Why it would be great if it IS them:
Reddit….

Why it probably isn’t them:
Reddit…. – it’s a bit of a handful to run. He likely doesn’t have the time to think about other projects.

#6 – Ev Williams:
Who:
Co-Founder of Twitter and Founder of Medium.

Why it might be them:
No longer active at Medium and exploring other projects.

Why it would be great if it IS them:
Ev brings strong experience in managing peer-to-peer social communities.

Why it probably isn’t them:
Ev as a knack for starting his own thing. He may not be interested in joining other people’s existing projects.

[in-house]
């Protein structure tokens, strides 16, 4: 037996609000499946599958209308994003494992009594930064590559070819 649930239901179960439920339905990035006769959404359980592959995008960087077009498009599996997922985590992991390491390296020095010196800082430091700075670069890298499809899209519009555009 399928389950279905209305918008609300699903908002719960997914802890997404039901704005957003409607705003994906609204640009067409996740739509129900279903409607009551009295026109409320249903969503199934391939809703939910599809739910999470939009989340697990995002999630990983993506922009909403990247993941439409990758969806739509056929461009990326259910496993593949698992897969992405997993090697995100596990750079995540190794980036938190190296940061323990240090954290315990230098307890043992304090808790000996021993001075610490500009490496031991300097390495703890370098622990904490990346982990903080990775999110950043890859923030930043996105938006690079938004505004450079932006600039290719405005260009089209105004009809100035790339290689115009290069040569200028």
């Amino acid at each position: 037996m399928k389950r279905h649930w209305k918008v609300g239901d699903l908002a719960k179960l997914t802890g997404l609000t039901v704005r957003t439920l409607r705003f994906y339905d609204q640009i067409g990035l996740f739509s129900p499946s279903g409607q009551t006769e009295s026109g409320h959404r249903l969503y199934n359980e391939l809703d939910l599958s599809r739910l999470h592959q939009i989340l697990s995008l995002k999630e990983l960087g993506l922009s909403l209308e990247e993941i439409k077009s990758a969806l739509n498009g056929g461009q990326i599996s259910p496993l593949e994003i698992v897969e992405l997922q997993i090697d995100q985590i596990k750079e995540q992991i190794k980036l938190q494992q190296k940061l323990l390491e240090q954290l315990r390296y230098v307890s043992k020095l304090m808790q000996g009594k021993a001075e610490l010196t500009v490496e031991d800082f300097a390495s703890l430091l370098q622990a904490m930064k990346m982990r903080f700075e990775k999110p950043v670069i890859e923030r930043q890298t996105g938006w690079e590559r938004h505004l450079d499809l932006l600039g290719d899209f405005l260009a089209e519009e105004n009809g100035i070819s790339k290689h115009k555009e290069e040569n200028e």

#7 – Naval Ravikant:
Who:
Co-Founder of AngelList, Co-Founder of CoinList, Prolific investor.

Why it might be them:
He seems to have taken a step back from the day-to-day at AngelList and CoinList, and is probably the only person in the world that might be as deeply involved in crypto as Fred Wilson.

Why it would be great if it IS them:
He knows (and has invested in) most major startups in the last decade, Naval is the best way to open any door in the valley.

Why it probably isn’t them:
We believe the new board member is also a full-time exec at Kik. That doesn’t seem likely to be Naval as he tends to move quick and be involved in lots of projects at the same time.

#8 – Matt Mullenweg:
Who:
Founder of Automattic (WordPress)

Why it might be them:
Matt’s long been interested in cryptocurrency and added crypto address listings to Gravatar early on. They’ve also been extensively interested in new ways to monetize hosted WordPress.com blogs as the team has had trouble launching a successful WordAds network.